[dropcap]Earlier[/dropcap] this September, Drake ran through the 6ix straight past UTSU Fest and made an appearance at Ryerson University’s orientation. While Ryerson turned up the 6ix god, U of T students, quietly licking their wounds, had to settle for Shawn Desman. Perhaps the bigger blow to U of T’s ego, however, came when the QS World University Rankings, were released. The honour of top university in Canada — a gold star on U of T’s report card, and a topic of incessant conversation across campus — was bestowed upon McGill University, much to the horror of U of T devotees everywhere.

These recent failings have led many to claw desperately for other indicators of U of T’s superiority. Unsurprisingly, then, you could hear sighs of relief when Times Higher Education released its World University Rankings on September 30, in which U of T was once again named the top university in the country.

The yearly frenzy over university rankings calls for critical reflection about our obsession with U of T’s institutional superiority. Falling for the narrative of U of T supremacy is as blinding as it is misguided — specifically, we should not be so quick to dismiss other universities simply based on their ranking.

First, we need to remember the relative subjectivity of rankings due to varying evaluation criteria. For instance, Times Higher Education assesses universities based on factors like citations, quality of teaching, international outlook, and research. In contrast, the QS World University Rankings based their results on things like employer reputation and student-to-faculty ratio. In fact, this difference in data collection is the reason why QS ranked U of T thirty-fourth in the world overall, while it is nineteenth according to Times’ analysis.

At face value, then, university rankings are rather arbitrary. Yet many students are all too keen to take U of T’s excellence for granted and skip the fine print. While U of T receives stellar rankings in categories like research (where Times ranked us eleventh globally), we are outperformed in other categories. As much as we like to believe that employers favour U of T graduates, for instance, Maclean’s granted the award for best reputation (as considered by leaders in education and business) to the University of Waterloo in 2015.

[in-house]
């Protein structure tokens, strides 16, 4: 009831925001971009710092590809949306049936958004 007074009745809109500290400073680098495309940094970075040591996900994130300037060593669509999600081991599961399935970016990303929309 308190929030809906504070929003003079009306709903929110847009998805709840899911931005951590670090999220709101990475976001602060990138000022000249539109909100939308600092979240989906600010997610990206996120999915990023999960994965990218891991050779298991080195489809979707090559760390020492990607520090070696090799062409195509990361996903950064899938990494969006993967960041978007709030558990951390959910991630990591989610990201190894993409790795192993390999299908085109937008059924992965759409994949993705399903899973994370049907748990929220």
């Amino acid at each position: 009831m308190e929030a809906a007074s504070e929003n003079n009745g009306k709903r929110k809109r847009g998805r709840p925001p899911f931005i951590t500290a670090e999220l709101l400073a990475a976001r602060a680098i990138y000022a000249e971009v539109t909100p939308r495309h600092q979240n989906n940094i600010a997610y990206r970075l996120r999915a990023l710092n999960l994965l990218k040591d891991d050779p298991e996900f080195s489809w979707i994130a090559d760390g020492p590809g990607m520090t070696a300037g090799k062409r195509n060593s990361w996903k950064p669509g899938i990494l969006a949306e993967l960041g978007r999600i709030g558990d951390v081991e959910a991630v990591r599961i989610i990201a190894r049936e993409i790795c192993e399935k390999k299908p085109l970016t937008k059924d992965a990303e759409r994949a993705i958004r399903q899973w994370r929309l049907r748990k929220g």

In light of this, it is important to reconsider our role within the ‘#1’ context. We can be proud of certain aspects of U of T, but we are by no means perfect — there is always room for improvement, and arrogance. In fact, our university also has problems that other institutions are doing a much better job of addressing.

Consider, for instance, the fact that many U of T students feel isolated or disconnected on campus. We can look to the strong school spirit at Queen’s, Western, or even McGill for potential solutions. Another example is, while U of T is dragging its heels to produce a coherent strategy to combat sexual violence on campus, the University of Saskatchewan and St. Thomas University have both released relevant policies in the last two weeks.

We should also recognize that U of T’s narrative of superiority often, and negatively, shapes the individual behavior of students. In particular, students often adopt an air of personal aggrandizement and elitism, just by virtue of attending this university. I have seen U of T students who barely crack open their textbooks preach entire sermons about the inferiority of York or Ryerson students, often accompanied by grumbles about ‘grade deflation’ and professors that are out to get them.

It is absolutely unacceptable to invalidate other students just because they do not attend this university, and I cannot fathom how this bullying has somehow become part of U of T’s identity. Going to a ‘top’ school does not necessarily make you a top student. The skills we need to develop academically do not magically come to us the moment we stepped foot into this university. We are not gods among men by any stretch of the imagination, nor are we better than students at Ryerson or York just because Times said so. These are sobering truths that many of us remain unwilling to admit.

Consequently, it is up to us to see the university not only as a place of triumph, but one with potential for improvement. If we want U of T to be ‘#1,’ then we have to go out and actually make that happen — both on an institutional and personal level. Without that effort on our part, we have absolutely nothing to brag about.

Teodora Pasca is a second-year student at Innis College studying criminology and ethics, society & law. Her column appears every three weeks. She is an associate comment editor at the Varsity.